Nintendo’s Switch, as a console, is all about multiplayer gaming. You’ve got your second controller handy at all times, after all; just detach it from the Switch or controller dock thingy and you’re good to bring in a friend. The question, then, becomes what to play? Well, probably not 1-2-Switch. You may even want consider the explosive Super Bomberman R as well.
And there’s even more, as you might want to pencil in some time with Snipperclips…although you might want to think twice about who you play with.
It’s a little difficult to find another game to compare Snipperclips to because, well, there’s just not a lot like it. There’s a solo option, but in reality this is a game that’s made to play with a friend. Both players hold a Joy-Con and control a little paper person. The two paper people can overlap, and if they do so, a player can press A to cut the overlapping part out of the other player’s character. This is vital to success throughout the game; Snipperclips is all about using this snipping ability and careful maneuvering of both paper people to accomplish various goals; little foibles, like paper people being able to stand on top of one another, can be vital when it comes to solving puzzles.
Said puzzles range in difficulty, but generally speaking it doesn’t take long for the game to start demanding some serious teamwork. Early on you’ll go from constructing simple shapes together to figuring out how to keep a delicate egg from smashing using remote-controlled paper receptacles that you design in tandem. It’s that kind of game. Maybe it’s not Dark Souls, but who can say? It really varies based on who you’re playing it with. Not only will you definitely want to play this one with a friend, but you’ll want to make sure it’s a friend you won’t want to murder when all’s said and done.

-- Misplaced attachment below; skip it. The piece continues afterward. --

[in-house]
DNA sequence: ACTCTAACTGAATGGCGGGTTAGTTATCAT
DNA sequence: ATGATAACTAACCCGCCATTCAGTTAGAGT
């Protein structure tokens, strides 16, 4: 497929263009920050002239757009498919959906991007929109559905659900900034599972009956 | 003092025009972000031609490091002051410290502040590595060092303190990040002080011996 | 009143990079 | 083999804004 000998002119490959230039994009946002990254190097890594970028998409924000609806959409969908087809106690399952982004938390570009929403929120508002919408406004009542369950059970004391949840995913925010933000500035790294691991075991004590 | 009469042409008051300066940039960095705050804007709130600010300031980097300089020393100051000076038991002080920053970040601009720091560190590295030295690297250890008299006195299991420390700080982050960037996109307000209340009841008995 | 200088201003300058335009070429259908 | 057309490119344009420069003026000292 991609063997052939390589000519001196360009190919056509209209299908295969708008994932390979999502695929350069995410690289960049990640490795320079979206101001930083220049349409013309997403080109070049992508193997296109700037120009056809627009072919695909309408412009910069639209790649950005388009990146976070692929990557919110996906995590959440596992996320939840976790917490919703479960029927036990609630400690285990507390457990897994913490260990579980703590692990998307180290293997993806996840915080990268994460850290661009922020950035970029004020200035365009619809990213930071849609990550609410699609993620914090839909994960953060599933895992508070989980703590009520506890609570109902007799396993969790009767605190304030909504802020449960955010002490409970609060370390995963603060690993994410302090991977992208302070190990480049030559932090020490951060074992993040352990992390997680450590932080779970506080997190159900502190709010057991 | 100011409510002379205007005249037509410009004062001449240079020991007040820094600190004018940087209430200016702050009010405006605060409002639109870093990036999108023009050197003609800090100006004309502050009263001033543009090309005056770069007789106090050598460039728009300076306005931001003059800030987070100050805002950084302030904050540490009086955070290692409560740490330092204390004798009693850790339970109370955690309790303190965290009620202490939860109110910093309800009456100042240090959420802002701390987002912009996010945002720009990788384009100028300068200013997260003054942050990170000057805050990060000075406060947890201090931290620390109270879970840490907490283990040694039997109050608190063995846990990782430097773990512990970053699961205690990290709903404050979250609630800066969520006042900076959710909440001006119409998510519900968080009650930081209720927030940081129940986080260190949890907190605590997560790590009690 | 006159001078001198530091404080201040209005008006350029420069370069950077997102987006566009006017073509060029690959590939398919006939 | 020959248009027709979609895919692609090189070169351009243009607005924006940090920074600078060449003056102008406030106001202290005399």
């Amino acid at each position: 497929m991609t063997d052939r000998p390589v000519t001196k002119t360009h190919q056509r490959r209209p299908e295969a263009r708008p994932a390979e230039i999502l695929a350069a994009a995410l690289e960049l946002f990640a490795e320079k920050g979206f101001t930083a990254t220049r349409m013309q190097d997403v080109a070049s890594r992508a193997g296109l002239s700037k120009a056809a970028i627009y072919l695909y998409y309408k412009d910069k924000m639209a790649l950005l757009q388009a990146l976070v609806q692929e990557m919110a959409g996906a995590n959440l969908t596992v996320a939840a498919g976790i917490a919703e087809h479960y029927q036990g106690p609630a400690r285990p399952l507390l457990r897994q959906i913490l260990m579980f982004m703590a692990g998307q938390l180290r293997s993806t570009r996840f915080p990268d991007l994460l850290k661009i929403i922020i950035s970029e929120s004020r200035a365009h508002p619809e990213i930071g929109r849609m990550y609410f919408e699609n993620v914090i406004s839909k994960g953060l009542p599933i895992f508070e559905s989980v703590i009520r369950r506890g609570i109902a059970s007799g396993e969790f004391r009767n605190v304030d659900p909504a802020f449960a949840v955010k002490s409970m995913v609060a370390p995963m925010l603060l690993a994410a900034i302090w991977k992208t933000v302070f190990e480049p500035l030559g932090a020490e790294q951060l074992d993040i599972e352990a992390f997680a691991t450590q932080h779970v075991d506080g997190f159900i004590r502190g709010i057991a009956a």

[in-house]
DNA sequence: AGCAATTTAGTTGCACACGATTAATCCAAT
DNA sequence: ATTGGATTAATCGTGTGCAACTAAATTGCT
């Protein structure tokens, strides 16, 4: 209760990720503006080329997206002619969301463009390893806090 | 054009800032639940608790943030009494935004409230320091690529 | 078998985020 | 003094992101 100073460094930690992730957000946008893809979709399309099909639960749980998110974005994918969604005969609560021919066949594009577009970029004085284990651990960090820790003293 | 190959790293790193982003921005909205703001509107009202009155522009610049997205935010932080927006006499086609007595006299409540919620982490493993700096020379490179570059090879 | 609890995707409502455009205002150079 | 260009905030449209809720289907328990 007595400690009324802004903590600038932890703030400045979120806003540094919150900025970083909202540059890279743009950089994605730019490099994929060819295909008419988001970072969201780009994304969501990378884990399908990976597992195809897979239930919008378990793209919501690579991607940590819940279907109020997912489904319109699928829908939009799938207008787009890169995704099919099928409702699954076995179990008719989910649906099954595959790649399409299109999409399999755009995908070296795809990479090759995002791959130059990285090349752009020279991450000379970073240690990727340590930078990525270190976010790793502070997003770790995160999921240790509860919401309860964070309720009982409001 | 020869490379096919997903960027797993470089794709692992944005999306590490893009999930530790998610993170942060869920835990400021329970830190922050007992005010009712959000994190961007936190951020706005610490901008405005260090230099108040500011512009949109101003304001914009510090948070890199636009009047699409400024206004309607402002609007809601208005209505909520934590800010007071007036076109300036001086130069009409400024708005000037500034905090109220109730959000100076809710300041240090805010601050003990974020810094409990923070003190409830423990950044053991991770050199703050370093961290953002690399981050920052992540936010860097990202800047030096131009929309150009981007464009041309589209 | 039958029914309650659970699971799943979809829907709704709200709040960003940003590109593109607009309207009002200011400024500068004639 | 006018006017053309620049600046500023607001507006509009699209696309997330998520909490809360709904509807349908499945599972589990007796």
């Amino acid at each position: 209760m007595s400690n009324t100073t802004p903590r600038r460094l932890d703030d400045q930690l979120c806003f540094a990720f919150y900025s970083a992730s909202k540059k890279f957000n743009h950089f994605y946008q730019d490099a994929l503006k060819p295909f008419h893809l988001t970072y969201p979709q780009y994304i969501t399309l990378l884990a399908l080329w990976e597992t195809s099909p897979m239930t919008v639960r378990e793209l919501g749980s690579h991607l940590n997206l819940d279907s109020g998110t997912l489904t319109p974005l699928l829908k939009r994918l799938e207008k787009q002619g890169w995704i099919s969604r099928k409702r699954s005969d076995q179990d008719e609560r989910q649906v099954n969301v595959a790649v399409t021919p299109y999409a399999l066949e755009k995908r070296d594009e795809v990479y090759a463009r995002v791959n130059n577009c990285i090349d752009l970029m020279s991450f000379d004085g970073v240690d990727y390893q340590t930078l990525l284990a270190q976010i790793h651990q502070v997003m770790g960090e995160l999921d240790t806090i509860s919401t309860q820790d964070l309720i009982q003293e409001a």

Snipperclips’ minimalist presentation makes it easy to see each level, clearly visualizing how you’re never going to get your rock-headed partner to do their part so you can beat this damn game already. There’s a sort of notebook-styled thing going on here, meaning that the game is mostly going to look red as you try and contain your unfathomable rage when the other player fails to make the correct cuts yet again. There’s probably sound, but you’re probably not going to hear it. All you’ll hear are screaming and the sounds of pain.
The point is that despite the cute look and quirky concept, this is a game that rewards patience and creative thinking from both players. Again, you can play solo, but it’s like playing Mario Party by yourself: it’ll only end in tears. The real Snipperclips experience lies in grabbing a pal that you’re willing to lose, crowding around a Switch or TV, and getting to work. When it comes to a multiplayer Switch game available early in the console’s life, this beats out 1-2-Switch any day of the week.